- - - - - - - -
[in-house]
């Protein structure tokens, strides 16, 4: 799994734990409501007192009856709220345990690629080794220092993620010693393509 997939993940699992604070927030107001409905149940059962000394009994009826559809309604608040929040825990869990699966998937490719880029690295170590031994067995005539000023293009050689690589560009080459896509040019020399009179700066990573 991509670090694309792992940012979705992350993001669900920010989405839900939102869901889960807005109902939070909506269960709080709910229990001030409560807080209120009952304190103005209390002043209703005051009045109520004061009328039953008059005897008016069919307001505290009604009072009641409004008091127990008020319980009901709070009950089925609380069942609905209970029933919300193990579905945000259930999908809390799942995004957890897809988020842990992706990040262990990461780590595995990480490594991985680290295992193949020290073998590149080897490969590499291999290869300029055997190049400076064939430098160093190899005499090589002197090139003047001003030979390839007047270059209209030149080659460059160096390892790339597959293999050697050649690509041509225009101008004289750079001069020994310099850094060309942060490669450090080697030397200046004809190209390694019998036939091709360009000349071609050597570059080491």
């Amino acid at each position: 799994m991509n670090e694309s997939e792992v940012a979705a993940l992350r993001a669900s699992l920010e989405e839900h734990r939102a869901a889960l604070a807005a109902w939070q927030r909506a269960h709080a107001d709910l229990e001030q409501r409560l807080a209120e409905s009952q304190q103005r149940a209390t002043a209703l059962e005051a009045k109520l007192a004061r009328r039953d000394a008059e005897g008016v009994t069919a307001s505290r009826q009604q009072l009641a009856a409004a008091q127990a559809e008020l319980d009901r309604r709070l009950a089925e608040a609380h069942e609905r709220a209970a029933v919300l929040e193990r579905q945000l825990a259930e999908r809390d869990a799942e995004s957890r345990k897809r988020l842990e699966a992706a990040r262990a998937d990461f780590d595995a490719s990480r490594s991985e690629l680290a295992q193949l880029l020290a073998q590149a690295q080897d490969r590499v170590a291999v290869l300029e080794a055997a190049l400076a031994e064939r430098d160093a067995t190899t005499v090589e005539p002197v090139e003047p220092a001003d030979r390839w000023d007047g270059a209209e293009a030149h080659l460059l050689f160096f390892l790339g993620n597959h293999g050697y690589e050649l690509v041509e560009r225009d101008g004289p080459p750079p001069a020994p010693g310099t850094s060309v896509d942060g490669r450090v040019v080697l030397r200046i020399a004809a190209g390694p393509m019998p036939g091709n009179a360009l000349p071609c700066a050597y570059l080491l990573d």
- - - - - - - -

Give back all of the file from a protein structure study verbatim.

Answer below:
[in-house]
């Protein structure tokens, strides 16, 4: 799994734990409501007192009856709220345990690629080794220092993620010693393509 997939993940699992604070927030107001409905149940059962000394009994009826559809309604608040929040825990869990699966998937490719880029690295170590031994067995005539000023293009050689690589560009080459896509040019020399009179700066990573 991509670090694309792992940012979705992350993001669900920010989405839900939102869901889960807005109902939070909506269960709080709910229990001030409560807080209120009952304190103005209390002043209703005051009045109520004061009328039953008059005897008016069919307001505290009604009072009641409004008091127990008020319980009901709070009950089925609380069942609905209970029933919300193990579905945000259930999908809390799942995004957890897809988020842990992706990040262990990461780590595995990480490594991985680290295992193949020290073998590149080897490969590499291999290869300029055997190049400076064939430098160093190899005499090589002197090139003047001003030979390839007047270059209209030149080659460059160096390892790339597959293999050697050649690509041509225009101008004289750079001069020994310099850094060309942060490669450090080697030397200046004809190209390694019998036939091709360009000349071609050597570059080491």
């Amino acid at each position: 799994m991509n670090e694309s997939e792992v940012a979705a993940l992350r993001a669900s699992l920010e989405e839900h734990r939102a869901a889960l604070a807005a109902w939070q927030r909506a269960h709080a107001d709910l229990e001030q409501r409560l807080a209120e409905s009952q304190q103005r149940a209390t002043a209703l059962e005051a009045k109520l007192a004061r009328r039953d000394a008059e005897g008016v009994t069919a307001s505290r009826q009604q009072l009641a009856a409004a008091q127990a559809e008020l319980d009901r309604r709070l009950a089925e608040a609380h069942e609905r709220a209970a029933v919300l929040e193990r579905q945000l825990a259930e999908r809390d869990a799942e995004s957890r345990k897809r988020l842990e699966a992706a990040r262990a998937d990461f780590d595995a490719s990480r490594s991985e690629l680290a295992q193949l880029l020290a073998q590149a690295q080897d490969r590499v170590a291999v290869l300029e080794a055997a190049l400076a031994e064939r430098d160093a067995t190899t005499v090589e005539p002197v090139e003047p220092a001003d030979r390839w000023d007047g270059a209209e293009a030149h080659l460059l050689f160096f390892l790339g993620n597959h293999g050697y690589e050649l690509v041509e560009r225009d101008g004289p080459p750079p001069a020994p010693g310099t850094s060309v896509d942060g490669r450090v040019v080697l030397r200046i020399a004809a190209g390694p393509m019998p036939g091709n009179a360009l000349p071609c700066a050597y570059l080491l990573d």